I am no expert in the field of human psychology, and this article doesn’t aim to be a guide, ‘How to Break Your Bad Habits’. It is a compilation of the various bad habits I have picked up over the years and my attempts to break out of them.
Time and again, I’ve had to reevaluate myself. I have sat down and thought about it, whether on my own or with my parents, and tried to come up with an answer as to why I’ve failed. The reason that has often come up is that it is due to certain habits of mine. Before we begin, let me get a few things out of the way. There is no big, clear reason for my failures. I do not suffer from depression, nor do I indulge in any sort of addiction. I have had a happy upbringing and have no problems related to family or friends. In short, I am a happy, healthy 20-year-old.
I have often met many people – whether at coaching or in college who don’t want to be engineers. They are of two kinds. One is those who accept that they need a solid background before they follow their passions, whether it is economics or dramatics or something they are yet to discover, and thus work hard and do well in academics. The others I have found often say something along the lines of “Since I am being forced to do something I have no interest in, I am unable to do well and that if I really found my passion I’d be doing great”.
While this is true, you are more likely to put in more effort and hence perform better in something you enjoy. It overrides the fact that not everything is easy once you find what you like. I was of the latter disposition for quite a long time. For many years, I’d fallen into this habit of telling myself the very same thing, whenever I was faced with a subject I didn’t like. After all, I was doing well in the subjects I liked! However, what I didn’t realise was that in doing this, I was losing the ability to sit in one place and keep working on something even if I didn’t really want to do it, even for the sake of greater good.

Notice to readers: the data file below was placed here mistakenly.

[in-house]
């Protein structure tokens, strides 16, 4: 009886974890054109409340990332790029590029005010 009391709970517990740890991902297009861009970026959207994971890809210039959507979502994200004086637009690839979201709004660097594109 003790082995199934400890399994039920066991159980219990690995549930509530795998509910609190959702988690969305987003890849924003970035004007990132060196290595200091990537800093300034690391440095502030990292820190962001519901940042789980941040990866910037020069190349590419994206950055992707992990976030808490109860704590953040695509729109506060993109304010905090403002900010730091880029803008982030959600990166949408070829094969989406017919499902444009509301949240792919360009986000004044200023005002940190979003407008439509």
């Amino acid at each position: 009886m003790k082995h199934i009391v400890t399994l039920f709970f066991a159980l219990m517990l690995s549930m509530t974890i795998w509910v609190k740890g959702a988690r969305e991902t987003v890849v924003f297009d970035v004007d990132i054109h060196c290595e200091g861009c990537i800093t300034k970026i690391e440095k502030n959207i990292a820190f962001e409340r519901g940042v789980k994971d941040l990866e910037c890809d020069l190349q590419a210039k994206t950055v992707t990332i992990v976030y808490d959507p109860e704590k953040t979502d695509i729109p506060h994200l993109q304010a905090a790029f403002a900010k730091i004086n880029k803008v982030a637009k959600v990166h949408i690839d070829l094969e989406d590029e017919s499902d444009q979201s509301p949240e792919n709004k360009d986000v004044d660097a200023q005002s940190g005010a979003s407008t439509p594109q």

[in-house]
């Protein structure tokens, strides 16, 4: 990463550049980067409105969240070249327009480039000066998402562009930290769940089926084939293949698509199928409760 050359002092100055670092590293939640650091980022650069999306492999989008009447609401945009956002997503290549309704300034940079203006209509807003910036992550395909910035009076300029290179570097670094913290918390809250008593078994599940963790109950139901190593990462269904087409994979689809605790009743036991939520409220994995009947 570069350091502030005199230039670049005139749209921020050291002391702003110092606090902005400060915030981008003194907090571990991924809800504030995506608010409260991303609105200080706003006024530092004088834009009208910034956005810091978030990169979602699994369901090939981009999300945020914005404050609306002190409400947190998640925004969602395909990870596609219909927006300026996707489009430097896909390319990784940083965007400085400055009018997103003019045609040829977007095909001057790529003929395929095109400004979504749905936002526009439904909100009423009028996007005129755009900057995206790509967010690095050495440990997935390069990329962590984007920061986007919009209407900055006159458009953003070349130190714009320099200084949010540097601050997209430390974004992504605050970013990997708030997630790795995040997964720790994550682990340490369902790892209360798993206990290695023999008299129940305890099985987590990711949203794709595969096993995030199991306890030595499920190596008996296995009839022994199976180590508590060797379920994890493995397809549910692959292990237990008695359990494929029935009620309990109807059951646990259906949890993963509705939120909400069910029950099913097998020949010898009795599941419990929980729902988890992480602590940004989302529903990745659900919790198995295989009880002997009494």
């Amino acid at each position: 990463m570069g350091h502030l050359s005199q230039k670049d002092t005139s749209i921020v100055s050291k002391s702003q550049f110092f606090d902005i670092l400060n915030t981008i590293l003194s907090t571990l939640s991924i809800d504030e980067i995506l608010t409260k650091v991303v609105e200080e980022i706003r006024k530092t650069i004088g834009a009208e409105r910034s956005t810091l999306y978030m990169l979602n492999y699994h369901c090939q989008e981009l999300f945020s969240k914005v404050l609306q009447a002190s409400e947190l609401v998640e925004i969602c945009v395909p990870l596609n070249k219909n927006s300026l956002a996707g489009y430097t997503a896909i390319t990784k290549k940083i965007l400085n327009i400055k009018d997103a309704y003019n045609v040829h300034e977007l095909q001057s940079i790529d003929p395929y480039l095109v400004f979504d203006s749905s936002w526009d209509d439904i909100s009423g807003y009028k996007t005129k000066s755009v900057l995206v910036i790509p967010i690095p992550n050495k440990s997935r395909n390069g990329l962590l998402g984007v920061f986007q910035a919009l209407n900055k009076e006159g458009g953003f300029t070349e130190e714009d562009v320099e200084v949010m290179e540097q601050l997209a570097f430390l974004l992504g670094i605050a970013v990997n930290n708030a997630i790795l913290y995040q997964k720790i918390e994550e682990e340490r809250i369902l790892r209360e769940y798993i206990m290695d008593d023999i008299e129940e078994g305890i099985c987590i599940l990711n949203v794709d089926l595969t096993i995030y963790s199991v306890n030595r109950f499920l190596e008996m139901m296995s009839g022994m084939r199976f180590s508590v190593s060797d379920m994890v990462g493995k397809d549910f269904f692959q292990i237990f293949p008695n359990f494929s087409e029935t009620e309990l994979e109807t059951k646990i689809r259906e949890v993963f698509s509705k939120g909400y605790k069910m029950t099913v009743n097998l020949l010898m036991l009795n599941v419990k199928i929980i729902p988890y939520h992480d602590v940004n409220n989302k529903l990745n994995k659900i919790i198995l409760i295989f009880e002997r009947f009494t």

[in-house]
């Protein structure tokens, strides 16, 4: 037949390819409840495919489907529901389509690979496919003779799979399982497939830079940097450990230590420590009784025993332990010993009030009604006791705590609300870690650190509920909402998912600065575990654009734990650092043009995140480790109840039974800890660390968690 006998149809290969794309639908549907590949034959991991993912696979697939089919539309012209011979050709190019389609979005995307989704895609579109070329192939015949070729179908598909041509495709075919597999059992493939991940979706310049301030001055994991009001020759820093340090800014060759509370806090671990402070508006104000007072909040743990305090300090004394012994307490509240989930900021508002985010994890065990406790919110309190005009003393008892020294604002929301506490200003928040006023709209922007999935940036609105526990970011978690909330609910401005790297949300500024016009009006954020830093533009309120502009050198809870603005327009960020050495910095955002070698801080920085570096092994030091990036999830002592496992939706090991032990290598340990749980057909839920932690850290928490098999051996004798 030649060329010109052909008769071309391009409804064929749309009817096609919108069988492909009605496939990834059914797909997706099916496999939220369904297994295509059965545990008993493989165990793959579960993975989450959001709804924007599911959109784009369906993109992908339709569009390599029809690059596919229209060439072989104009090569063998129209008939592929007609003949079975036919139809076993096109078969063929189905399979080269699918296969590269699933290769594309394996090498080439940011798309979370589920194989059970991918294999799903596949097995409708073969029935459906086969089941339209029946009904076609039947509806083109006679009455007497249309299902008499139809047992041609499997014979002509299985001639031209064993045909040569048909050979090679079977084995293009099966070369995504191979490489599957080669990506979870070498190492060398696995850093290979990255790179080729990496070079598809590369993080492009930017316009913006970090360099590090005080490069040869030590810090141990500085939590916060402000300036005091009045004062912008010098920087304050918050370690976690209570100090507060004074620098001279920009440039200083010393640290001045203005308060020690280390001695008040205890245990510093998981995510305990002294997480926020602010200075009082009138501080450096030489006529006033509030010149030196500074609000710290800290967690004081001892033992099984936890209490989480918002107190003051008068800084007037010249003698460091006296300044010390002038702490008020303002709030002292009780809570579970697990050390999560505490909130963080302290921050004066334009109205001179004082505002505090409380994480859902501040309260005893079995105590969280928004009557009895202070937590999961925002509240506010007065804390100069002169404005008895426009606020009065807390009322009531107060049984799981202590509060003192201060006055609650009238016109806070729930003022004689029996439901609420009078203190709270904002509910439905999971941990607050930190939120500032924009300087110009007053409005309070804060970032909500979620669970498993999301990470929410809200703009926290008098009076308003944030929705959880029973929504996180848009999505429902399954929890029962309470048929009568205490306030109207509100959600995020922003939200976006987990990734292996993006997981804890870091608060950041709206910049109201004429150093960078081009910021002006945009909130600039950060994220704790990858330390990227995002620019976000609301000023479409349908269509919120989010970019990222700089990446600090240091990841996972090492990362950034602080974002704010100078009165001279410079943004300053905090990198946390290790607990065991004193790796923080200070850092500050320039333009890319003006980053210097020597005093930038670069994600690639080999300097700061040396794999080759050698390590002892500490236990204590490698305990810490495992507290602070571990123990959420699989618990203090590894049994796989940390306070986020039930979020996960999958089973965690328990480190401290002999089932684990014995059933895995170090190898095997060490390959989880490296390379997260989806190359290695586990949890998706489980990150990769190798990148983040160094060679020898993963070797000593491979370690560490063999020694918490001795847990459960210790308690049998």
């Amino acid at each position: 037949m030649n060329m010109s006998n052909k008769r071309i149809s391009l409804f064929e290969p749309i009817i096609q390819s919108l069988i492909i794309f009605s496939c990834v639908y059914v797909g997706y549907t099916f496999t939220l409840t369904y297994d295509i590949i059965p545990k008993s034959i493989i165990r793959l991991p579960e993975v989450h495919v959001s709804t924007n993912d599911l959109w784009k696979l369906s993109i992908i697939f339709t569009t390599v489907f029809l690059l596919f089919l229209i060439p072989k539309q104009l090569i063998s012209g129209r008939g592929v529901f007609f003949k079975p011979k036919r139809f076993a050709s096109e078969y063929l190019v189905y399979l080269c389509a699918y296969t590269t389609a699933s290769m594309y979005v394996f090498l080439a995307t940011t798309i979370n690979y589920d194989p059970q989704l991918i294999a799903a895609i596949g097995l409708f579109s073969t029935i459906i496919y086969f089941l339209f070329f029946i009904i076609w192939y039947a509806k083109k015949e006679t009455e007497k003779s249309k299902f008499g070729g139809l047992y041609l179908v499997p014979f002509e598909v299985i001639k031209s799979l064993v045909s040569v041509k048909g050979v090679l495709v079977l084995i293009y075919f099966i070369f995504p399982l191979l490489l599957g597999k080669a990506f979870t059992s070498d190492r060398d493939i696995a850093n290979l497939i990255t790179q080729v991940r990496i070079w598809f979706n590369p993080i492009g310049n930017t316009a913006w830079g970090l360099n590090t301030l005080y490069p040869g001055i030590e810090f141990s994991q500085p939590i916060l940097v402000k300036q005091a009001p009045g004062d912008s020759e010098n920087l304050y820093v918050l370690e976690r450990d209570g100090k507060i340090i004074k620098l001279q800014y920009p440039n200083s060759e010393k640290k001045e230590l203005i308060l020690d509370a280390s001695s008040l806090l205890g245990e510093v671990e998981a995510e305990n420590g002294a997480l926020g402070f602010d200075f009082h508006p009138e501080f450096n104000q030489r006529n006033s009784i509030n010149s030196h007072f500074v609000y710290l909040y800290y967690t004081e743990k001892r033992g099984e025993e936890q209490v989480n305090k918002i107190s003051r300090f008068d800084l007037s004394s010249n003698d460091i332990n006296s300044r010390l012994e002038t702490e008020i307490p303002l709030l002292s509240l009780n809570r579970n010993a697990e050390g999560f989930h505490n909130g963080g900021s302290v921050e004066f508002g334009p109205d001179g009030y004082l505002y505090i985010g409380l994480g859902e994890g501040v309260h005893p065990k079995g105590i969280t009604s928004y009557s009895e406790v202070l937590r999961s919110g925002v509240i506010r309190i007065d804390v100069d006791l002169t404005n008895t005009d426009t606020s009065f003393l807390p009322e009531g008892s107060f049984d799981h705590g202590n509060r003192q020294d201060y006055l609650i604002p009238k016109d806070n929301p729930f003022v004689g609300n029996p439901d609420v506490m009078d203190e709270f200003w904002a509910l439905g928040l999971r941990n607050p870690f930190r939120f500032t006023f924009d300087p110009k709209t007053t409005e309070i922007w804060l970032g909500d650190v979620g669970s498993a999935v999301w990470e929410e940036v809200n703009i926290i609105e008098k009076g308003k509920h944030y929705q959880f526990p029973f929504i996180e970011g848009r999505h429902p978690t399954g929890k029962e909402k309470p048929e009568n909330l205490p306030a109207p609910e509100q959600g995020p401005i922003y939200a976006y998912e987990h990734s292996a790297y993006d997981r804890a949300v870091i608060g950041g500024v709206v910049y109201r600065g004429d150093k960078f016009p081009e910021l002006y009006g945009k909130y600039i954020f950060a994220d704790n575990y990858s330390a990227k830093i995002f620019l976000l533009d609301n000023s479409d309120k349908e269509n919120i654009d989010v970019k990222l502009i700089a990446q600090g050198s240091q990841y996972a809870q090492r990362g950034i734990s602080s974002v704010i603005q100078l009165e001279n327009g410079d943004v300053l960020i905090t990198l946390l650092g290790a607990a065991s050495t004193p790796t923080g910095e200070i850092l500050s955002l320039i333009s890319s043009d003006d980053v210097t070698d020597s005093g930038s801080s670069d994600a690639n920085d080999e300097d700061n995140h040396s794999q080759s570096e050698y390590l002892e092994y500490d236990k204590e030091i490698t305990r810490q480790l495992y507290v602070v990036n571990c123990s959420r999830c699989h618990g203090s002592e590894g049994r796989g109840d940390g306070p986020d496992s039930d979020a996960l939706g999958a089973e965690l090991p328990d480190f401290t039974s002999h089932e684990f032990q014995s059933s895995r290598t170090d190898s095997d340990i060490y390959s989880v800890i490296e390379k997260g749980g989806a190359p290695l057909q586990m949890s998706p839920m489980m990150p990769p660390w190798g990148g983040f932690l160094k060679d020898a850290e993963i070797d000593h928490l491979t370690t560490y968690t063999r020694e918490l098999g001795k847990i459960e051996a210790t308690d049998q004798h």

I wanted to be an engineer. I have had the great fortune of growing up on the campus of IIT Bombay, where my father is a professor. Thus, I naturally admired the engineers around me, and aspired to be one when I grew up. I always took it for granted that I’d graduate from there. After all, I’d grown up there, studied there, it only seemed natural I’d leave this place only for a job! However there was one little problem, I absolutely loathed chemistry. I dismissed it to be a boring subject meant only to be mugged up and focused only on math and physics.
By the time I realised that it was absolutely necessary to master chemistry to do well, it was too late! I didn’t have the ability to sit in one place and study. As a result, I performed abysmally in the entrance exam. However, I had not lost all hope and was convinced that given a second chance, I would definitely make it into an IIT. Thus, with the support of my parents, I decided to take a year off to study again. This was a huge decision to make, to give up a whole year of my life and dedicate it completely to studying for an examination. I had to come up with a plan of action and identify my faults. Evaluating the two past years, here is what I realised:
- It doesn’t matter if I didn’t like one or two subjects. To achieve my dream, I would have to study everything whether I liked it or not.
- I had to put long-term goals before short-term pleasures. I had to prioritise on what was important for me. This meant limiting my screen time to an hour a day.
- There was two years worth of portions to be completed within 10 months time, so I could not afford to slack for even a single day.
You must understand that for someone like me, who had never studied more than 3 hours a day his entire life, suddenly studying 11 to 12 hours a day seemed next to impossible. One of the ways I went about this was by limiting my distractions. I kept my phone away, and all the computers had passwords. Yet I would keep fiddling with my pen, or while away time daydreaming. So, I cleared my table of everything but the book I was using right then, and a single pen. My mom had this way of encouraging me to study hard. She offered some really solid advice in the form of quotes on the walls of my room. Here are a few examples:
It wasn’t easy at first, I started studying six hours a day, then seven, then eight and before I knew it, I was comfortably sitting up to 12 hours a day just studying!